Pros and Cons of Group Life Insurance Through Work
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Does your employer offer group life insurance? According to the U.S. Bureau of Labor Statistics, civilian workers had 17 percent participation rate, union workers had 54 percent, and government workers had 89 percent. If your company offers life insurance, you may want to ask a few questions before accepting it.
This post will break down the advantages and disadvantages of life insurance through your work and the issues you need to be aware of when offered this type of coverage.
What Is Employer-Provided Life Insurance?
As the name implies, employer-provided life insurance is an insurance policy that is provided and paid by an employer to its full-time employees. This offering isn’t mandatory. It’s completely optional by the employer, but it adds an incentive over the other places of work (who don’t offer) when they hire new employees.
The face value is usually two or three times your yearly income, and with some companies, you will be able to supplement the coverage by buying extra coverage which you will be paying yourself (for which you will need to go through underwriting). There are no exams or health questions to answer as part of the underwriting process, and the approval is guaranteed.
Types of Life Insurance Benefits an Employer Offers
There are two main categories kind for life insurance: Temporary and permanent coverage. The employer will decide the type and the amount of benefit they want to offer. Below are a few choices you may encounter when your employer provides life insurance benefits:
- Term Life Insurance: Generally, this would be the first choice. Term life insurance offers protection for a particular period, usually 10–30 years. However, with this type of term insurance, it is typically for as long as the employee works there. Once you are gone, so is your insurance.
- Benefit Age Reduction: This coverage will be reduced by a set amount at a certain age, typically age 65 onward. If you worked for your company when you were 30 years old and obtained $100,000 in benefit, by age 65, you would see a 35% reduction (you’ll have $65,000), 50% reduction by age 70, and so forth.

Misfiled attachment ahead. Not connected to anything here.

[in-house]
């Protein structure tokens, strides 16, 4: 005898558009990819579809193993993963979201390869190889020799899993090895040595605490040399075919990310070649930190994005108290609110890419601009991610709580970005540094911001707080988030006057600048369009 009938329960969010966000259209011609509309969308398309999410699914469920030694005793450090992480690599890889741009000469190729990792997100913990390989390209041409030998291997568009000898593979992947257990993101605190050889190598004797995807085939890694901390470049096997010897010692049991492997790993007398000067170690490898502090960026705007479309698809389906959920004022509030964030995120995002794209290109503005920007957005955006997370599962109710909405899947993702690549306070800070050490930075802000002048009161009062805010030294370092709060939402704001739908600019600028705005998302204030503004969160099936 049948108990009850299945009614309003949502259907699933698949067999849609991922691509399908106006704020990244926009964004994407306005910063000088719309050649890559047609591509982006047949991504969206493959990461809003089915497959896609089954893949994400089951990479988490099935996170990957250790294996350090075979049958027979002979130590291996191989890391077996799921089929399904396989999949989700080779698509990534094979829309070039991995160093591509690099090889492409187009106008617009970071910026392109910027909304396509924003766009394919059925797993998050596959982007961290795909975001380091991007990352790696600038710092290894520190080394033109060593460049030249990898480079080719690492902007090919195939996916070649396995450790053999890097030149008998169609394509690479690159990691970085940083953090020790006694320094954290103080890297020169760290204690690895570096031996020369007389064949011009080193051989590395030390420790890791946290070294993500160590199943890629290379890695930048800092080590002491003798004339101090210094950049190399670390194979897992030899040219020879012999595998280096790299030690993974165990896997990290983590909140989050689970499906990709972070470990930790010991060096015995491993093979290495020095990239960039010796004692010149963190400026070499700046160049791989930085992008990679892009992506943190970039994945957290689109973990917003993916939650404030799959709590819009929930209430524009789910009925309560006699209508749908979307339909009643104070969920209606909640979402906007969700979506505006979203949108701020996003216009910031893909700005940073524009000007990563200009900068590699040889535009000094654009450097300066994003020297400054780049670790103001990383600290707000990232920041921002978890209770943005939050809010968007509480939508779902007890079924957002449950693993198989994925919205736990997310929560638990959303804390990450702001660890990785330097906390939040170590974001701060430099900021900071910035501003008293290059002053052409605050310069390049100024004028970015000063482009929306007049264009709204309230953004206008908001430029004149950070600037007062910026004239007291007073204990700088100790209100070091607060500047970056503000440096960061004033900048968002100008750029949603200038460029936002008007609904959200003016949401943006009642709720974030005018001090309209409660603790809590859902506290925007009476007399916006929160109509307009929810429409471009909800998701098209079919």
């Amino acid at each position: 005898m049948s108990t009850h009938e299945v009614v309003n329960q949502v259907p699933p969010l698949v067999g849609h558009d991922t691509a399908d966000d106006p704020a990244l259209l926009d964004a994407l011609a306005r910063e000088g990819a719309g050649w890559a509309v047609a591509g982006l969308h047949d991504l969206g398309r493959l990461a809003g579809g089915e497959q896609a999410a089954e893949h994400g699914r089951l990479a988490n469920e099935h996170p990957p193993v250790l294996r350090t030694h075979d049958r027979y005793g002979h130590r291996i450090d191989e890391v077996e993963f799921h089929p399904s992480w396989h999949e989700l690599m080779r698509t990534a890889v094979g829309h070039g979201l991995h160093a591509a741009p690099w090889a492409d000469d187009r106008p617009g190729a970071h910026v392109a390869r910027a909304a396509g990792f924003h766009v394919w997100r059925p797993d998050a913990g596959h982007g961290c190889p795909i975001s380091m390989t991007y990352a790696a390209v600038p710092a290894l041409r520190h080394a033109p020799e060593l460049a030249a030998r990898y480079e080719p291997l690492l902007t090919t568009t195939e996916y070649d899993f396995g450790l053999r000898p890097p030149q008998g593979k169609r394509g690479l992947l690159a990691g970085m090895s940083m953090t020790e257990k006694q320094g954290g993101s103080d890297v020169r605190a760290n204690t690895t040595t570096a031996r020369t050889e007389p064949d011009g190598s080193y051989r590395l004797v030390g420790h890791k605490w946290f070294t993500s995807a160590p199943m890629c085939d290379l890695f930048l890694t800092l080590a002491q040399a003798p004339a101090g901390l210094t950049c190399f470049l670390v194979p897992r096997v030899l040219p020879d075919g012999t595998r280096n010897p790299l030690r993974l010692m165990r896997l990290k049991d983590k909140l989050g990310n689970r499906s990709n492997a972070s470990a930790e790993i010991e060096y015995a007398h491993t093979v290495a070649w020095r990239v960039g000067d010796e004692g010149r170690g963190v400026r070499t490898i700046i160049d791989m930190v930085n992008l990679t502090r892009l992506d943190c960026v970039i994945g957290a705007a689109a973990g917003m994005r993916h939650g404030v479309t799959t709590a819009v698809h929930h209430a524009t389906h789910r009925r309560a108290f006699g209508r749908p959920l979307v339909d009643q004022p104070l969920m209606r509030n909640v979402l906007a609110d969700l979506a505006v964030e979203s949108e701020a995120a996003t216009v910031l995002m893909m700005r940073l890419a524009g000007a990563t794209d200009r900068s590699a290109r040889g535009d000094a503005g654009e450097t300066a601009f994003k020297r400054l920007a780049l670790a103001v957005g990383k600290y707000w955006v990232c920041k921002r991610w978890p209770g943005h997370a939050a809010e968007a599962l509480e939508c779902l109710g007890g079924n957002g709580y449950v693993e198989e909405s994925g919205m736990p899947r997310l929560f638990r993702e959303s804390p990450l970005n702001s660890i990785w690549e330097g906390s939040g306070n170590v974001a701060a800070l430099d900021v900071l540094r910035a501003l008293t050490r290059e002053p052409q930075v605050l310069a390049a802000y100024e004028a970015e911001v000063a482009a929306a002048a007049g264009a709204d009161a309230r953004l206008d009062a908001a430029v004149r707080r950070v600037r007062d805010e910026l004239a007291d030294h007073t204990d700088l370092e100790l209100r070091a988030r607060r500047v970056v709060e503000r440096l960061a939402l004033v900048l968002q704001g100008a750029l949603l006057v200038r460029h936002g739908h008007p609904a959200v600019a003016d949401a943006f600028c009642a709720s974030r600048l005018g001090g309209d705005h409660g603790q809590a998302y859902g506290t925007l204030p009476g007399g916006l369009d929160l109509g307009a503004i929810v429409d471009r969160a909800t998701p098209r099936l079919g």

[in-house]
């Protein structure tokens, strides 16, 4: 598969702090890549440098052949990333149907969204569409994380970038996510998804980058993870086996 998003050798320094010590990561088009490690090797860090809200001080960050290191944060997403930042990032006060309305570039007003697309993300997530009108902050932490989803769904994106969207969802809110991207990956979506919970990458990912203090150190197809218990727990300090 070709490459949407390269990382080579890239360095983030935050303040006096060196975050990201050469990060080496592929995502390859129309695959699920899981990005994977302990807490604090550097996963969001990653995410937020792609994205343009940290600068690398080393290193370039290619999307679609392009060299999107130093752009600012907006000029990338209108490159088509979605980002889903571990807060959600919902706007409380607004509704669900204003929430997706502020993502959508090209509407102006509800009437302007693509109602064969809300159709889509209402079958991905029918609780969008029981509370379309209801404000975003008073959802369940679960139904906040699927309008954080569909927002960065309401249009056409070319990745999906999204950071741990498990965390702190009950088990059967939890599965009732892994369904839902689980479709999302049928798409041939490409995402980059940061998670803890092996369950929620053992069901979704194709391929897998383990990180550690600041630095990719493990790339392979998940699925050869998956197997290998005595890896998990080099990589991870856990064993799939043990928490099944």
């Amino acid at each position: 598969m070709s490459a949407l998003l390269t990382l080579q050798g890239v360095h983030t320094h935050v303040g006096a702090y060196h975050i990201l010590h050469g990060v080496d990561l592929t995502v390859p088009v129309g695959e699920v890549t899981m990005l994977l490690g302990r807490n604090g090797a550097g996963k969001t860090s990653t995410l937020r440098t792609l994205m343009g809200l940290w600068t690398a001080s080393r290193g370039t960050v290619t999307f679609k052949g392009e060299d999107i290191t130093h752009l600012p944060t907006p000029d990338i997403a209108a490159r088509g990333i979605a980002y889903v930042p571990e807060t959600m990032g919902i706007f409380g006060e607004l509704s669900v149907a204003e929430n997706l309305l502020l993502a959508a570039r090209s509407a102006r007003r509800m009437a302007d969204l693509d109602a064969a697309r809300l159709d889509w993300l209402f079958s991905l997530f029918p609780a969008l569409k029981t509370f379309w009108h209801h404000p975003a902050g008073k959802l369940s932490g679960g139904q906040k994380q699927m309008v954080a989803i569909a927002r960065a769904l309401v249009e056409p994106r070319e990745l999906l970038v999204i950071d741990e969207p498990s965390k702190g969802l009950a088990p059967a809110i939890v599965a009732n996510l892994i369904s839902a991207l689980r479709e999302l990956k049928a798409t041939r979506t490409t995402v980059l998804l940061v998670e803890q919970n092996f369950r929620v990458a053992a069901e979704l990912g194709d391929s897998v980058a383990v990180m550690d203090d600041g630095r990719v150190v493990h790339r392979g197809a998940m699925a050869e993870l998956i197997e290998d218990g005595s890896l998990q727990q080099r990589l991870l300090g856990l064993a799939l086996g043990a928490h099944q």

- Group accidental death and dismemberment: Do not confuse this with a traditional life insurance policy—because it’s not. Accidental death and dismemberment (AD&D) is a policy that will pay if a death occurs due to an accident and nothing else. If you die as a result of heart attack or diabetes, your beneficiaries will receive zilch.
- Business travel accident insurance: This is an even worse option than the AD&D coverage. It will only cover the insured if they die as a result of an accident while traveling on a business-related trip.
- Split-dollar life insurance: This coverage is generally offered for key-employees rather than the whole group. If the insured dies, the employer who paid for the policy will receive the paid premiums while the beneficiaries (employee’s family) will collect the death benefit.
Takeaway: Yes, your employer may offer a free life insurance policy as part of your employment package or as a hiring incentive. Free doesn’t mean that you don’t need to understand what you’re getting. Make sure you ask your HR department to see if the current policy is what you thought it was.
Advantages of Group Life Insurance
- There is no underwriting, health questions, or exam you need to undergo as part of the approval process. You typically have to be a full-time employee to be eligible, but if the employer offers this to you, you will be accepted for coverage.
- It’s free! Your employer may offer this coverage as part of the basic benefit package, which may include health and dental insurance. As mentioned above, free may be correct, but make sure you understand what you’re getting.